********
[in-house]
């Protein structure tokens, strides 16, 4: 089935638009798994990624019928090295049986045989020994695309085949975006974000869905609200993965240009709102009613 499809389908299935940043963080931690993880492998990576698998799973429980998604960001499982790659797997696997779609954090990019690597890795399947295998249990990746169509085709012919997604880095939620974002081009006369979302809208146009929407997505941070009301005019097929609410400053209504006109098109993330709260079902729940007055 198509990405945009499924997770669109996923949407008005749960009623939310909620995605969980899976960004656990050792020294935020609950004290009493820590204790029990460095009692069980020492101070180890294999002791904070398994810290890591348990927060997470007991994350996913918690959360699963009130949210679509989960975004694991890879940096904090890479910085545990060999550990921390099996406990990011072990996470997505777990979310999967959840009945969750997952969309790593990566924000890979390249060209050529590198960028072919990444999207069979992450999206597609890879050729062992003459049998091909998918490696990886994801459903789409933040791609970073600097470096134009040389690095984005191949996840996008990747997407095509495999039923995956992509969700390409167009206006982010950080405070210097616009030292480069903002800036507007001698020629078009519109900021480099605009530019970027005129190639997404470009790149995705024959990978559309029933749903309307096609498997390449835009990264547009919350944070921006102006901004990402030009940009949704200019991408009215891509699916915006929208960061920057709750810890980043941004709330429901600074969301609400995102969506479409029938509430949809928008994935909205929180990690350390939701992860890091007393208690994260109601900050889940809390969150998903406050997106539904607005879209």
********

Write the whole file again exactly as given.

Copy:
[in-house]
């Protein structure tokens, strides 16, 4: 089935638009798994990624019928090295049986045989020994695309085949975006974000869905609200993965240009709102009613 499809389908299935940043963080931690993880492998990576698998799973429980998604960001499982790659797997696997779609954090990019690597890795399947295998249990990746169509085709012919997604880095939620974002081009006369979302809208146009929407997505941070009301005019097929609410400053209504006109098109993330709260079902729940007055 198509990405945009499924997770669109996923949407008005749960009623939310909620995605969980899976960004656990050792020294935020609950004290009493820590204790029990460095009692069980020492101070180890294999002791904070398994810290890591348990927060997470007991994350996913918690959360699963009130949210679509989960975004694991890879940096904090890479910085545990060999550990921390099996406990990011072990996470997505777990979310999967959840009945969750997952969309790593990566924000890979390249060209050529590198960028072919990444999207069979992450999206597609890879050729062992003459049998091909998918490696990886994801459903789409933040791609970073600097470096134009040389690095984005191949996840996008990747997407095509495999039923995956992509969700390409167009206006982010950080405070210097616009030292480069903002800036507007001698020629078009519109900021480099605009530019970027005129190639997404470009790149995705024959990978559309029933749903309307096609498997390449835009990264547009919350944070921006102006901004990402030009940009949704200019991408009215891509699916915006929208960061920057709750810890980043941004709330429901600074969301609400995102969506479409029938509430949809928008994935909205929180990690350390939701992860890091007393208690994260109601900050889940809390969150998903406050997106539904607005879209």